It’s all about the community.  Most follow the culture and rules laid down by the authorities without question, but the main character, a ‘Gold’ intern doctor called Yami, has started to think that all is not as it seems.  Then the impossible happens: someone gets pregnant.

I liked Yami very much; she’s antisocial, doesn’t require many friends, and says what she thinks because she doesn’t care too much what others think of her.  The blinkered believers and followers of rules get on her nerves.  Some of her friends are super-irritating in their inability to see what was really going on, but such is the way of things in these dystopian worlds.  The writing flows well, all the characters are clearly defined, and the story is not predictable.  The science is convincing, too, when it needed to be; I never thought, uh-oh, she doesn’t know enough about this stuff.  It’s clear, for instance, that computer hacking/concealing of data is not her area of expertise, but it’s written in such a way that the reader has all the information he/she needs.

There were a couple of areas that I felt could have been dealt with more fully; for instance, Yami and her friends have to leave the community to travel across country to others, over land they have never seen before, but there was nothing about what the country actually looks like, 300 years on.  Where are all the old cities and towns?  I’d have thought the characters would have been gazing about in wonder, and I was looking forward to knowing what America was like outside these small, artificial settlements, but there was nothing.  Or perhaps Ms Faye didn’t consider that necessary for a YA/NA novel ~ as I said, I’m not exactly its target market.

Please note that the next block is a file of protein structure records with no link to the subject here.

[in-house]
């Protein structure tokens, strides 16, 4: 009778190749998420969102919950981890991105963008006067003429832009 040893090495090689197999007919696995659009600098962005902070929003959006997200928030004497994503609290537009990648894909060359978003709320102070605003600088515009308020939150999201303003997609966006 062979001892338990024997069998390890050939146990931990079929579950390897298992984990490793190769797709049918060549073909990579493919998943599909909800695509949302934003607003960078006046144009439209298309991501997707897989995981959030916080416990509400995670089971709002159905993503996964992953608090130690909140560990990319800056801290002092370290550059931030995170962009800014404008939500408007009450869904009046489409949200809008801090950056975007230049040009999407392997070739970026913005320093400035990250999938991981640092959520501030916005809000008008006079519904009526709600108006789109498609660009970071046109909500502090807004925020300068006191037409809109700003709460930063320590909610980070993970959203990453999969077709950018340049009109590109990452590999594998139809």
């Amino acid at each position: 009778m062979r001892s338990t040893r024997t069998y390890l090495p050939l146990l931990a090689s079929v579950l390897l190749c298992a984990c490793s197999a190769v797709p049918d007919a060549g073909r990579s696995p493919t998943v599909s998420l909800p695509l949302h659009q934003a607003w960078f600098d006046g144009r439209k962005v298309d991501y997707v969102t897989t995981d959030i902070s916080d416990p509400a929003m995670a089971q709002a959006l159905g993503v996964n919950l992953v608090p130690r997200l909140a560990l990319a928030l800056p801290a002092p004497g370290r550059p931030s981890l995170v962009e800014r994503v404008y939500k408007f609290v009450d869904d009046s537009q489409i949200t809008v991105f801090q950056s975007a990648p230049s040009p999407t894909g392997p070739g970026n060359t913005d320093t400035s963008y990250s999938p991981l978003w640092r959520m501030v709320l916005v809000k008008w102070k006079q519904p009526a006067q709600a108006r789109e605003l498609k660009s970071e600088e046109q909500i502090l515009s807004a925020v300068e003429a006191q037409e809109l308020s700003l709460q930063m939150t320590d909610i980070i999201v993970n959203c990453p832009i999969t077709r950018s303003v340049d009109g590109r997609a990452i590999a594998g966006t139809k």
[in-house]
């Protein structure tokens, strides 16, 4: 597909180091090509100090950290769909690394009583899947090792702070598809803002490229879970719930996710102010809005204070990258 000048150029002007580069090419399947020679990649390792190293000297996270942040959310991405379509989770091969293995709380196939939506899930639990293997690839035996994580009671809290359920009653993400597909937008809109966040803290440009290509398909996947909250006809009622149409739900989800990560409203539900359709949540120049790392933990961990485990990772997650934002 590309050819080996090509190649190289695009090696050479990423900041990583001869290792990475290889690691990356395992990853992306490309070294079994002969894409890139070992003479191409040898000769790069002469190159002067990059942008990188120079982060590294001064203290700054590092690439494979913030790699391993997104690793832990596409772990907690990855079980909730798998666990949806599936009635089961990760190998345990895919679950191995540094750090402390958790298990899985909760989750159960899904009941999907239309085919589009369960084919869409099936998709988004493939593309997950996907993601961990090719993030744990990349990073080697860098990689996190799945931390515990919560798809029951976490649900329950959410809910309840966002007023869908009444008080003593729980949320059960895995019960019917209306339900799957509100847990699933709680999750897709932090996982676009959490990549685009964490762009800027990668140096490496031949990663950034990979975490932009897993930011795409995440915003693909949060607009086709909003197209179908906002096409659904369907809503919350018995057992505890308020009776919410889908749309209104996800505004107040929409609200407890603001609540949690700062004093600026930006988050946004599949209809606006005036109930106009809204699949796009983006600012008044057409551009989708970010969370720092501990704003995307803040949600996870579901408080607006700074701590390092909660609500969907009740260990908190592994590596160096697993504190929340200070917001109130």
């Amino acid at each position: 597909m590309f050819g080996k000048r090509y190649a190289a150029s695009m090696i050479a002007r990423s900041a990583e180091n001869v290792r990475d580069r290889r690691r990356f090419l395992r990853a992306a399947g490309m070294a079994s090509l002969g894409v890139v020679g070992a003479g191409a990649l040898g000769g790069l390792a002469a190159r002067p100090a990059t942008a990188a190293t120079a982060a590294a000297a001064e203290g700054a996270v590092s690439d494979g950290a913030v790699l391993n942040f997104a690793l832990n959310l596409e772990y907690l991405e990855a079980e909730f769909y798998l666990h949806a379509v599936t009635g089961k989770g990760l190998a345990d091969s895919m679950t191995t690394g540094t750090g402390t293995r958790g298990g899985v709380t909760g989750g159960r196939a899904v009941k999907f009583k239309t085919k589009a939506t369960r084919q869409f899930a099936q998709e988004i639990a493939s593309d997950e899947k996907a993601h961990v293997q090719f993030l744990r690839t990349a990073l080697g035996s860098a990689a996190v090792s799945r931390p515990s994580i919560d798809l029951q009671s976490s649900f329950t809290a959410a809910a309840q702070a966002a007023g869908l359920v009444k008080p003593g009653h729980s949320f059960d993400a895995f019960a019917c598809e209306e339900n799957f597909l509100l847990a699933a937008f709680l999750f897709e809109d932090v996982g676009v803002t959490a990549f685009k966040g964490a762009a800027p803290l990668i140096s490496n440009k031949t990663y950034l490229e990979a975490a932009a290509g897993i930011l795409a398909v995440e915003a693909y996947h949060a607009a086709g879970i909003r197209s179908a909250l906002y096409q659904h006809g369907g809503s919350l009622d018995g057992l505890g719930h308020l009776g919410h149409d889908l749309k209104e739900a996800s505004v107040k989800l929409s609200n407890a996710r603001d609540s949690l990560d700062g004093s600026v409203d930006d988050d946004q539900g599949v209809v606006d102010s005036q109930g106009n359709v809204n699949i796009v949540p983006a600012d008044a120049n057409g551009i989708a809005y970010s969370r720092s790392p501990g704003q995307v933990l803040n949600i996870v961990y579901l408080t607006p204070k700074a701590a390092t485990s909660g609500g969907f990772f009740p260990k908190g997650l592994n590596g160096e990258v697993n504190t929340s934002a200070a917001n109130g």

Yes, I’d recommend it for any lovers of light, dystopian/futuristic scifi.  The ending is excellent, and made me want to read more, which I definitely will do.

Book description

In the 25th century, the entire population of the world is a clone of a person born hundreds of years earlier. Without parents and family, what’s best for the community is best for all. That means going along with the career assignments that divide society by class, working towards finding an end to the fertility crisis, and obeying whatever the government decides is best.

Yami, a driven but closed off medical intern, has avoided building new relationships after her mentor disappeared years ago. She can’t hide from the world anymore when her best friend, Etta, gets pregnant for the first time in three hundred years. Yami begins a journey to protect her friends at all costs. But when more and more secrets are uncovered about the government they all trust, Yami is forced to question the walls she’s built up around for herself.

What’s best for the community may not be best for any of us.

AmazonUK | AmazonUS

 

 

Rosie’s #Bookreview Team #RBRT Doctor Perry by Kirsten McKenzie

Today’s team review is from Terry, she blogs here http://terrytylerbookreviews.blogspot.co.uk/

#RBRT Review Team

Terry has been reading Doctor Perry by Kirsten McKenzie

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3 out of 5 stars

Doctor Perry is an evil medical man from the pages of an Edwardian horror story, complete with black leather doctor’s bag and a curious potion he asks patients to drink.   The crux of the plot is about what happens when you drink said potion; this came as a surprise to me, and the build-up to it was well done.